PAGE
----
CEA Compton / T. Pussieux
The Hall A Compton Polarimeter
In order to measure the longitudinal polarization of the 3-6 GeV high intensity TJNAF electron beam, a Compton Polarimeter was built by Saclay, Clermont, and Jlab. The Compton was used for the HAPPEX parity violation experiment in 1999 and for the N-Delta experiment in 2000.
The Compton effect, light scattering off electrons, discovered by Arthur Holly Compton (1892-1962), Nobel prize in Physics, 1927, is one of the cornerstone of the wave-particle duality. Compton scattering is a basic process of Quantum Electro-Dynamic, the theory of electromagnetic (EM) interactions. This is a well established theory, and is thus natural to use the EM interaction, such as Compton scattering, to measure experimental quantities, such as polarization of an electron beam. Arthur Holly Compton
Many of the Hall A experiments of Jefferson Laboratory using a polarized electrons beam require a measurement of this polarisation as fast and accurate as possible. Unfortunately the standard polarimeters, like Möller, require the installation of a target in the beam. Therefore, the polarisation measurement can not to be performed at the same time than the data taking because the beam, after the interaction with the target, is misdefined in terms of polarization, momentum and position. Another physical solution has to be found  in order to permit a non-invasive polarisation measurement of the beam. This is the principle of the Compton Polarimetry.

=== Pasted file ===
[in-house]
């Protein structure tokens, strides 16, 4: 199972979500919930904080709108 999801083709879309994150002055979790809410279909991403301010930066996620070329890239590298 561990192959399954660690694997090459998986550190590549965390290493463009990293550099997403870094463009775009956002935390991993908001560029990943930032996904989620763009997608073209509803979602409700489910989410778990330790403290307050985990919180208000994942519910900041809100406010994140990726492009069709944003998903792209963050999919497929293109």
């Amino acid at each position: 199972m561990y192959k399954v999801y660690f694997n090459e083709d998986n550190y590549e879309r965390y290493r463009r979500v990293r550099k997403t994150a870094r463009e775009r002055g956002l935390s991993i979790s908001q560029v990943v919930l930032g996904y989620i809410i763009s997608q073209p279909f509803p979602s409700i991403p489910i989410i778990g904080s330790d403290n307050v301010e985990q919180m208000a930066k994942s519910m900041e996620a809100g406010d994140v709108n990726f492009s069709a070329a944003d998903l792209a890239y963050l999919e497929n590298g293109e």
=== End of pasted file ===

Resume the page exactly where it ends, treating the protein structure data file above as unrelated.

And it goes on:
The Jefferson Lab electron beam,  which polarisation is flipped 30 times per second, is interacting with a laser beam of measured circular polarisation. This physical process is described by the Quantum ElectroDynamics (the so-called QED) which allows to calculate  the cross sections of the polarized electrons scattering off polarized photons as a function of their energies and scattering angle. The counting rates assymetry is directly proportionnal to the laser and electrons beam polarizations and cross sections assymetry.
The main constraints consist on to preserve the positions, the orientations and the physical characterictics of the beam at the exit of the polarimeter. The backward scattering angle of the Compton photons being very small, the first priority is to separate these particles from the beam using a magnetic chicane. The energy of the backward photons will be measured by an electromagnetic calorimeter, the so-called PbWO4coming from the LHC's R & D. The third dipole of the chicane, coupled to the electrons detector, will be used as a spectrometer in order to measure the scattered electron momentum. To perform a quick polarization measurement, the photon flux has to be as high as possible. A Fabry-Pérot Cavity, made of 2 multi-layers concave mirrors with very high reflectivity, will amplify this flux to a factor greater than 7000. The 15 meters long Compton Polarimeter  has been installed in the last linear section of the arc tunnel, at the entrance of the Hall A at spring 98. The complete setup, including the optical cavity was installed in February 99 and is running successfully since then. Last polarisation measurements have been performed in 2000 for the N-Delta et GeP experiments representing more than 450 measurements within 2% total error in 80 effective days. Next measurements are foreseen for the HAPPEX II experiments early 2003.

The Saclay laboratories involved in this project are :


Compton Polarimeter last updated : 06/11/2004
The Hall A Compton Polarimeter CEA 1995 - all rights reserved